2022 Sandia Award recipient student design team

BME Student Team Wins 2022 Sandia Engineering Design Award

Varied skill sets focused on common goal helps team secure competitive award

2022 Sandia Award recipient student design team

A tremendous work ethic, variety of expertise and the perfect balance of professionalism and fun were the keys to success for this year’s Sandia Engineering Design Award winners.

The award-winning team, named Spinal Protective Implant for Neonatal Enhancement (SPINE), included undergraduate seniors from the Department of Biomedical Engineering: Rajul Bains, Natalie Kelly, Shannon Lamb, Joe Morrison and Maya Mysore. The competitive annual award, which is given at the Engineering Design Showcase, is supported by Sandia National Laboratories and recognizes an outstanding engineering design project that supports the lab’s mission, which is to secure a peaceful and free world through technology.

“It’s amazing to me how much more I like this team after having worked with them on this project,” Mysore said. “But really, there is no way we would have been able to accomplish all that we did in such a short period of time without the professionalism, work ethic and creativity of everyone. I’m incredibly grateful for them and proud to have been part of this team.”

For their award-winning project, the team created an implantable device for patients with spina bifida who are in-utero. Their project built upon the prior work of Professor of Biomedical Engineering Aijun Wang who developed a collagen graft seeded with neurotrophic factors to improve spinal cord function for fetuses with Myelomeningocele, a serious form of spina bifida. Spina bifida is a congenital birth defect that is caused by incomplete closure and development of the fetal spine within the first three to four weeks of pregnancy. It is a defect that impacts roughly 1,400 babies each year.

The device the student team created was aimed at recreating a natural environment of a healthy spine in a way that is safer, more effective and less expensive than the current gold-standard treatment, which involves placing a stem cell patch on the patient in-utero but lacks mechanical support for the spine. The SPINE team’s solution sought to provide mechanical support at the enlarged gap between vertebrae as well as protect neurons from any chemical damage that might be done by embryonic fluids. The team had to consider numerous iterations of devices to ensure it was implantable and biocompatible in utero, and was also capable of stem cell integration for tissue regeneration. In the end, they developed five potential designs of interest: vertebral fusion, expandable stent, cell biomaterial scaffold,  vertebral arch and expanding implant with feeding line.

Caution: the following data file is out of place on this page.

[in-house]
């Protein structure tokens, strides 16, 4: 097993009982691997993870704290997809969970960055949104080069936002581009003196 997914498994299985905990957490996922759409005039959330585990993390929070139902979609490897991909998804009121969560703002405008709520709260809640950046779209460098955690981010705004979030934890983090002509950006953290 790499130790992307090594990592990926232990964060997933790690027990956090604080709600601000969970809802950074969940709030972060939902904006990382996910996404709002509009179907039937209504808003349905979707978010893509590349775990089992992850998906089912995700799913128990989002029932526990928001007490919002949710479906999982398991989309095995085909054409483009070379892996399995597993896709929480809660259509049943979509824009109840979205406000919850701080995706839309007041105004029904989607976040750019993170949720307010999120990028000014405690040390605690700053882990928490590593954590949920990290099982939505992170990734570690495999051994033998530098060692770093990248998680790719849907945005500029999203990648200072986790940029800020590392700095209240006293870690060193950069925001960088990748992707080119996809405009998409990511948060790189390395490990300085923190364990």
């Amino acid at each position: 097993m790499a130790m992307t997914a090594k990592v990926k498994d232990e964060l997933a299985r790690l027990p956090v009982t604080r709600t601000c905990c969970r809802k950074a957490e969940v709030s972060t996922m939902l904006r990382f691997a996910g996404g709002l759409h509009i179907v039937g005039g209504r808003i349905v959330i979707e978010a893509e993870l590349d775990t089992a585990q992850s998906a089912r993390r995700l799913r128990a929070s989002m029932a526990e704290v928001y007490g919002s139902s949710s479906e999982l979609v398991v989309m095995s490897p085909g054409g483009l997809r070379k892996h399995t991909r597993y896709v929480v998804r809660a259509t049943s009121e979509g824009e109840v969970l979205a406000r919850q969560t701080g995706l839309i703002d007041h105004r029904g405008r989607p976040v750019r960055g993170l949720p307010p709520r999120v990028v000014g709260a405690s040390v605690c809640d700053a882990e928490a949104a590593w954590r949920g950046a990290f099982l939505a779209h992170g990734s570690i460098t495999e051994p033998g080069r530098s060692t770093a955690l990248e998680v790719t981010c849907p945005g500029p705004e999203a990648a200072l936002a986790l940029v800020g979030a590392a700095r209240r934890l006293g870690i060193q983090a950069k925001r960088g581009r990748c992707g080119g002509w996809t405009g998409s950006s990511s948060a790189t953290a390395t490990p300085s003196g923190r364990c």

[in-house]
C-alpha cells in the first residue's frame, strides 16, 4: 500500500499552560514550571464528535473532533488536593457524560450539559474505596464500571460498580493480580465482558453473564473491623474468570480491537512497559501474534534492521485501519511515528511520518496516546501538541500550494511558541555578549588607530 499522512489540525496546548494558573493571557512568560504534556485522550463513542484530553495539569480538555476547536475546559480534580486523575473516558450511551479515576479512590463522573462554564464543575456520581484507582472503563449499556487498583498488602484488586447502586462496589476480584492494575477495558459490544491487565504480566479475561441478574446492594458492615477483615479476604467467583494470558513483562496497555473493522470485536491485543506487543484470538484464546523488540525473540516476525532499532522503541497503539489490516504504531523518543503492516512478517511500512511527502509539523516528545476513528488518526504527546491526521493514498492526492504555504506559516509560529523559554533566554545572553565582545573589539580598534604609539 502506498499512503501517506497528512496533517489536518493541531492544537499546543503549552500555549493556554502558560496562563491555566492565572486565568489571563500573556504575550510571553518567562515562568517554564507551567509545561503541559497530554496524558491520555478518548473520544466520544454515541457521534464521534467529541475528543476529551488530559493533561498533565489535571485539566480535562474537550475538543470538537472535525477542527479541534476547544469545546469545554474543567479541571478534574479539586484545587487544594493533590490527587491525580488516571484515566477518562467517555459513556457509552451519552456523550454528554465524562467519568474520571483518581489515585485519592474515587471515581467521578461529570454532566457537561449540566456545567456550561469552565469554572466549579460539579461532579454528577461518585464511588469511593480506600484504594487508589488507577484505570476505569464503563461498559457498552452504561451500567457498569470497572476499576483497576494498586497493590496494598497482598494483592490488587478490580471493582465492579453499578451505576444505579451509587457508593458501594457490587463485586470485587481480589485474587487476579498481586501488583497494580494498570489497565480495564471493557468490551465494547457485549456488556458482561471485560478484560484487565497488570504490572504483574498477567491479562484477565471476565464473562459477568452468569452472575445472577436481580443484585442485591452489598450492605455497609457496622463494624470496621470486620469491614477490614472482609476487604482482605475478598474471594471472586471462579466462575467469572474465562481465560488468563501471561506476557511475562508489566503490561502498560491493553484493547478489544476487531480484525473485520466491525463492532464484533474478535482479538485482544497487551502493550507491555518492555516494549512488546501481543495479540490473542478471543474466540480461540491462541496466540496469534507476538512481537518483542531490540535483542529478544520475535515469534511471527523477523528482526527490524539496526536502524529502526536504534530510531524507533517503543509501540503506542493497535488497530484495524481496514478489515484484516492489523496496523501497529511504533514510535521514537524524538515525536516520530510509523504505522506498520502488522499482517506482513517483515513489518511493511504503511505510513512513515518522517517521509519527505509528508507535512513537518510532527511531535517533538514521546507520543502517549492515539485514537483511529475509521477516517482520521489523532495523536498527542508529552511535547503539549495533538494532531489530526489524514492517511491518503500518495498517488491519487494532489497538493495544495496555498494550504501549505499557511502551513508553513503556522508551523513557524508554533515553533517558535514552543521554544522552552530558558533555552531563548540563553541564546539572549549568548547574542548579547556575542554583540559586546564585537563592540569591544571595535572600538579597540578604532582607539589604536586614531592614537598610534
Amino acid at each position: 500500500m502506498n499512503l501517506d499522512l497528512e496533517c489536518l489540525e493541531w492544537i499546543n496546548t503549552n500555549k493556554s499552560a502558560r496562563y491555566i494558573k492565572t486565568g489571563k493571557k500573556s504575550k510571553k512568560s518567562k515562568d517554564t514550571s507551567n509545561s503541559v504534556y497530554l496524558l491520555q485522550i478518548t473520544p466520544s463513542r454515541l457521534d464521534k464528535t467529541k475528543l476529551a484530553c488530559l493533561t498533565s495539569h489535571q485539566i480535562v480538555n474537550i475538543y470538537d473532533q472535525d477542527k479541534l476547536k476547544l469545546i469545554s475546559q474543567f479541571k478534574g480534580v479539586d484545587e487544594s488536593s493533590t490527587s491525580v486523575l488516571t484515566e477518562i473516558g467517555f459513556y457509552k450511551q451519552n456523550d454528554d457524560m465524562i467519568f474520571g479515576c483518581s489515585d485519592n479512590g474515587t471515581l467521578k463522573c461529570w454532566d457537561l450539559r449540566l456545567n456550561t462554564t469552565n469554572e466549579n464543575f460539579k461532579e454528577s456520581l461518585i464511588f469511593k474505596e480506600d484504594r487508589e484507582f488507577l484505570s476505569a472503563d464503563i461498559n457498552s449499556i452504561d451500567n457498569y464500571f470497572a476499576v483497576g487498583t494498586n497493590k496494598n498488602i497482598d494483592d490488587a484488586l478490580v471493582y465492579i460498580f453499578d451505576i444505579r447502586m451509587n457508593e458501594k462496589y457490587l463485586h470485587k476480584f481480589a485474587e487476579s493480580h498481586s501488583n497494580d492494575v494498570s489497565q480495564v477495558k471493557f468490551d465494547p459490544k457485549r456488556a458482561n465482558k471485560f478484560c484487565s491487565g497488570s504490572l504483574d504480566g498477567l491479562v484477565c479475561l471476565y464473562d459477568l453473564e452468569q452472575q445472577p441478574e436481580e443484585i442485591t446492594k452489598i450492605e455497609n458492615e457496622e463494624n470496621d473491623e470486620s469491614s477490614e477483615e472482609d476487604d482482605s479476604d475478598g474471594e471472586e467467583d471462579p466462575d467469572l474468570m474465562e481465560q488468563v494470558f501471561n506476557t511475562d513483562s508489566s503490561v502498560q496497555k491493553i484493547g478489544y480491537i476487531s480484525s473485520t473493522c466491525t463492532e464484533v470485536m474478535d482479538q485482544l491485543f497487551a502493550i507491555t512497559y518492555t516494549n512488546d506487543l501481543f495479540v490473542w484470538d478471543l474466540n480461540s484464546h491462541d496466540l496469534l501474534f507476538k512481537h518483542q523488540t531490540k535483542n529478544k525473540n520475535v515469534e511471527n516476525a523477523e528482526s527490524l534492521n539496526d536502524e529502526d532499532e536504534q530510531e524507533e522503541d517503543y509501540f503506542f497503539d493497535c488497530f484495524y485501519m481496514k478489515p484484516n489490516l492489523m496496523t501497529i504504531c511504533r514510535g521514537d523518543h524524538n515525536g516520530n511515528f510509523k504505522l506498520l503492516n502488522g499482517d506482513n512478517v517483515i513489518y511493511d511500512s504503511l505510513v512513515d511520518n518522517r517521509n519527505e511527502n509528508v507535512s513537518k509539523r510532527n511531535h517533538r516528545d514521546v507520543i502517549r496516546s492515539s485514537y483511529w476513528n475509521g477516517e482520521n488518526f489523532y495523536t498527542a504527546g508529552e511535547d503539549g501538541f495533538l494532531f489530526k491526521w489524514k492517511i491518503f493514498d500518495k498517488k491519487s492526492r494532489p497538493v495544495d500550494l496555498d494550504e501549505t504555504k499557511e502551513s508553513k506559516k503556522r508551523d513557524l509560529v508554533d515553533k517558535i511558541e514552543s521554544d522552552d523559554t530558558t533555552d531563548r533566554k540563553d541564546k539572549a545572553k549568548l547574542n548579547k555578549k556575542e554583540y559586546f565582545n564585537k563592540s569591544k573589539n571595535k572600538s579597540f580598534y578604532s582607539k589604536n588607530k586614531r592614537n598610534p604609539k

“Initially we joked that this project was like us doing five different dissertations, but that’s basically what it turned out to be,” Morrison said. “Part of why we won this award was because of how much we accomplished in terms of background research and translating that into presentations and science communications.”

The team said they were able to execute such a complex project thoroughly because of the variety of skills and knowledge each person brought to the team. Mysore focused on the viability of various biomaterials and prototyping. Kelly studied the cell-based aspects of the project such as quantifying the success of cell growth on the different biomaterials. Morrison’s role was bringing insight to the clinical application of the research. Bains served as the primary contact with the project’s sponsor at the UC Davis Medical Center in Sacramento and conducted experiments in labs in Sacramento. Lamb translated MRI images into the 3-D model of an in utero patient’s spine and helped assemble the award-winning presentation.

“To be able to work with everyone’s strengths allowed us to explore avenues none of us would have been able to do on our own,” Kelly said. “So throughout the entire course of this project, I was always really grateful for just how incredibly competent and diverse my team’s skills were.”

Another key to their success was the support they found from people within the College of Engineering including teaching assistant Allison Pickle and Professor Jennifer Choi. The BME student design team also appreciated utilizing space in the UC Davis Translating Engineering Advances to Medicine (TEAM) Lab, the Bioinnovation lab space, and the lab of Department of Biomedical Engineering Chair and Professor Steven George to conduct experiments and make prototypes.

The team said they enjoyed applying four years of classroom learning to a translational research project.

“This is the sort of thing that anyone who chooses to study biomedical engineering hopes that they will get out of their undergraduate degree, which is a chance to work on something that will actually impact people,” Mysore said. “Having been able to do that, through this project, is just the cherry on top of this degree program.

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